Though its name suggests membership of a venerable lineage of existing off-road vehicles, the Jeep Cherokee XJ was completely new. It was a compact, and the first unibody sports utility vehicle; and it set the standard for all the SUVs that followed.
It was introduced in 1984 without special fanfare after a massive (over $215 million) design and production investment by AMC (then Jeep’s owners) in conjunction with Renault. Research and Development had got it right: 78,000 were sold in its first year, as word spread of the XJ’s superlative off-road accomplishment — and an on-road performance that could take the place of a regular car.
Narrower, lower, and shorter overall by 53 cms (21 ins) than its predecessor, the huge, four-door, truck-based, four-wheel drive Cherokee Wagoneer, the Cherokee XJ was also lighter and far easier to handle. Off-road, the XJ benefited from not one, but two four-wheel drive systems, ‘Command-Trac’ and the full-time four-wheel drive operational option of `Selec-Trac’. Just as novel, and perhaps more important, was the ‘Quadra-Link’ suspension system that proved adaptable to almost every situation.
With its clean, straight lines accentuated by strong wheel-arch flares, the Cherokee XJ had the beauty of functionalism. The cabin was upright, giving good, all-round visibility; and there were no fussy details to detract from its companionably ‘alert’ air. Automobile magazine praised it as ‘possibly the best SUV shape of all time . . . the paradigmatic model to which other designers have since aspired’. It must have been.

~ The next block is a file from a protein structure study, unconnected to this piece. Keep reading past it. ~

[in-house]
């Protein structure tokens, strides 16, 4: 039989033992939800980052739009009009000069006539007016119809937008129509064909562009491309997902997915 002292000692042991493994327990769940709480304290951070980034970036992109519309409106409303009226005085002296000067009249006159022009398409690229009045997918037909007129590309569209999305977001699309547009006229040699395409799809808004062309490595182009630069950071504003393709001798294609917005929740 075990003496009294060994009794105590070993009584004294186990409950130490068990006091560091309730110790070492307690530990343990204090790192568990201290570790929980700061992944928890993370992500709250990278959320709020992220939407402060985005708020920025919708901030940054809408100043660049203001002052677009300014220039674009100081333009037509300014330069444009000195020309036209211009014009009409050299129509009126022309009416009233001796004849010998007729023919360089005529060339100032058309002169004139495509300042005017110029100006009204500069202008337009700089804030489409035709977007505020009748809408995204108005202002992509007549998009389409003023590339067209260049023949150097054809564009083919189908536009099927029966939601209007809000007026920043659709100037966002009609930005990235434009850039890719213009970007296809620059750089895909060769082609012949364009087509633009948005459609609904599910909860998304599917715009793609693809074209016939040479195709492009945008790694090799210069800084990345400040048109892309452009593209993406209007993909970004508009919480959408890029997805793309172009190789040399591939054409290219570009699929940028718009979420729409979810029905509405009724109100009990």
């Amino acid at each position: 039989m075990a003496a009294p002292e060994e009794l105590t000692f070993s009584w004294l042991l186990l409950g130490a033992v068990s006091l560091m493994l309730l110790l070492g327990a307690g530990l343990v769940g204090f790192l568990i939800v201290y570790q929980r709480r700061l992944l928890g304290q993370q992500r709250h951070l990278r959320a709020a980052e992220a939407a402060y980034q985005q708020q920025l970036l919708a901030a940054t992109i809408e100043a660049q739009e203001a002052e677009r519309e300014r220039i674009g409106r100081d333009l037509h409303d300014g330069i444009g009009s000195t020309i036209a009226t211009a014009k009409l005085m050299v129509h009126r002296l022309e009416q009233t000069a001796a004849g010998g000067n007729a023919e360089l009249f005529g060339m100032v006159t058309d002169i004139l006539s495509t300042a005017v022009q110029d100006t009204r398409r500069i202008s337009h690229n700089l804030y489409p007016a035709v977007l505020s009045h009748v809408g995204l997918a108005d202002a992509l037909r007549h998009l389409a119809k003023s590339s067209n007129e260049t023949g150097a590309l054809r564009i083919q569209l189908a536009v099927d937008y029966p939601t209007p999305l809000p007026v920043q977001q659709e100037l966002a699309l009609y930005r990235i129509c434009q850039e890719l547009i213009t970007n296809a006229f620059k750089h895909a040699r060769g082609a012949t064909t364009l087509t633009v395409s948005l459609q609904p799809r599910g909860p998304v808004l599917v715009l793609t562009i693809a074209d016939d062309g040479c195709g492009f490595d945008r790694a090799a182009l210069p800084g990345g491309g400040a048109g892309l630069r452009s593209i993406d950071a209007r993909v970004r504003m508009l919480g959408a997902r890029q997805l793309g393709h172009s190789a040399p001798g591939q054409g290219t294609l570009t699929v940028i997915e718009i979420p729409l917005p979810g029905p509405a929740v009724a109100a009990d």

For all the dozens of different versions of trim, seating configuration and power train, the Cherokee XJ changed very little during its production life, in the USA or in China — and modification packages for it are still being made.
Better SUVs have been made since, but only in the potent shadow of the Cherokee XJ.
COUNTRY OF ORIGIN:
1984 (until 2001 in USA; until 2005 in China)
2.5 I (153 cid) Straight Four
Top speed of 108 mph (174 km/h); 0-60 mph (97 km/h) in 12.8 secs
YOU SHOULD KNOW:
Enthusiasm for the Cherokee XJ ensured that it rapidly became more and more powerful. By 1987 a new 4.0 I inline six-cylinder Jeep engine known as the ‘Power-Tech Six’ could raise 177 hp, enough power to tow 5,000 lbs — or for a Jeep Cherokee XJ to sprint from 0-60 mph (97 km/h) in just under 9 secs.